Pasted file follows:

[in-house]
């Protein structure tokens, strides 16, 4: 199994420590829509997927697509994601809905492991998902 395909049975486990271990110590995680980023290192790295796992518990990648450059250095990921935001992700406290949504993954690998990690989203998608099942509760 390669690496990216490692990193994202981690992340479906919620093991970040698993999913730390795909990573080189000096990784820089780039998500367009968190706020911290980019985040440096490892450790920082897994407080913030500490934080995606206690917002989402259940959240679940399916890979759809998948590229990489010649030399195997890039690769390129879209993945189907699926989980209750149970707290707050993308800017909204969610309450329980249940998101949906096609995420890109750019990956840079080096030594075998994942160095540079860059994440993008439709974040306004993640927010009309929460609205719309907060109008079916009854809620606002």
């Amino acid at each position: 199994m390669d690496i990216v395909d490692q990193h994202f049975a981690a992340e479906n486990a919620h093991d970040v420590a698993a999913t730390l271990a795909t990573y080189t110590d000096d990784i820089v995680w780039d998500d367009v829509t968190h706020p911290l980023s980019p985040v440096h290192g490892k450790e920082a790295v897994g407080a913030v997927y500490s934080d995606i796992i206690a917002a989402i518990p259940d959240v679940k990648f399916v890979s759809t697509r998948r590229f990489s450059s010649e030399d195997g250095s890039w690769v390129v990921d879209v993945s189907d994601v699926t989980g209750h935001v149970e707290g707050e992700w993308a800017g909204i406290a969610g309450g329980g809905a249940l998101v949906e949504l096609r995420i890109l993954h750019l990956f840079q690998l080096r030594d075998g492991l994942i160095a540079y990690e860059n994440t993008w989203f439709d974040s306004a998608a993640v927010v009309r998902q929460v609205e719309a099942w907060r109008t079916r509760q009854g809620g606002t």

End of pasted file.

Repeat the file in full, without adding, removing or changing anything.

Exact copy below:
[in-house]
């Protein structure tokens, strides 16, 4: 199994420590829509997927697509994601809905492991998902 395909049975486990271990110590995680980023290192790295796992518990990648450059250095990921935001992700406290949504993954690998990690989203998608099942509760 390669690496990216490692990193994202981690992340479906919620093991970040698993999913730390795909990573080189000096990784820089780039998500367009968190706020911290980019985040440096490892450790920082897994407080913030500490934080995606206690917002989402259940959240679940399916890979759809998948590229990489010649030399195997890039690769390129879209993945189907699926989980209750149970707290707050993308800017909204969610309450329980249940998101949906096609995420890109750019990956840079080096030594075998994942160095540079860059994440993008439709974040306004993640927010009309929460609205719309907060109008079916009854809620606002």
């Amino acid at each position: 199994m390669d690496i990216v395909d490692q990193h994202f049975a981690a992340e479906n486990a919620h093991d970040v420590a698993a999913t730390l271990a795909t990573y080189t110590d000096d990784i820089v995680w780039d998500d367009v829509t968190h706020p911290l980023s980019p985040v440096h290192g490892k450790e920082a790295v897994g407080a913030v997927y500490s934080d995606i796992i206690a917002a989402i518990p259940d959240v679940k990648f399916v890979s759809t697509r998948r590229f990489s450059s010649e030399d195997g250095s890039w690769v390129v990921d879209v993945s189907d994601v699926t989980g209750h935001v149970e707290g707050e992700w993308a800017g909204i406290a969610g309450g329980g809905a249940l998101v949906e949504l096609r995420i890109l993954h750019l990956f840079q690998l080096r030594d075998g492991l994942i160095a540079y990690e860059n994440t993008w989203f439709d974040s306004a998608a993640v927010v009309r998902q929460v609205e719309a099942w907060r109008t079916r509760q009854g809620g606002t």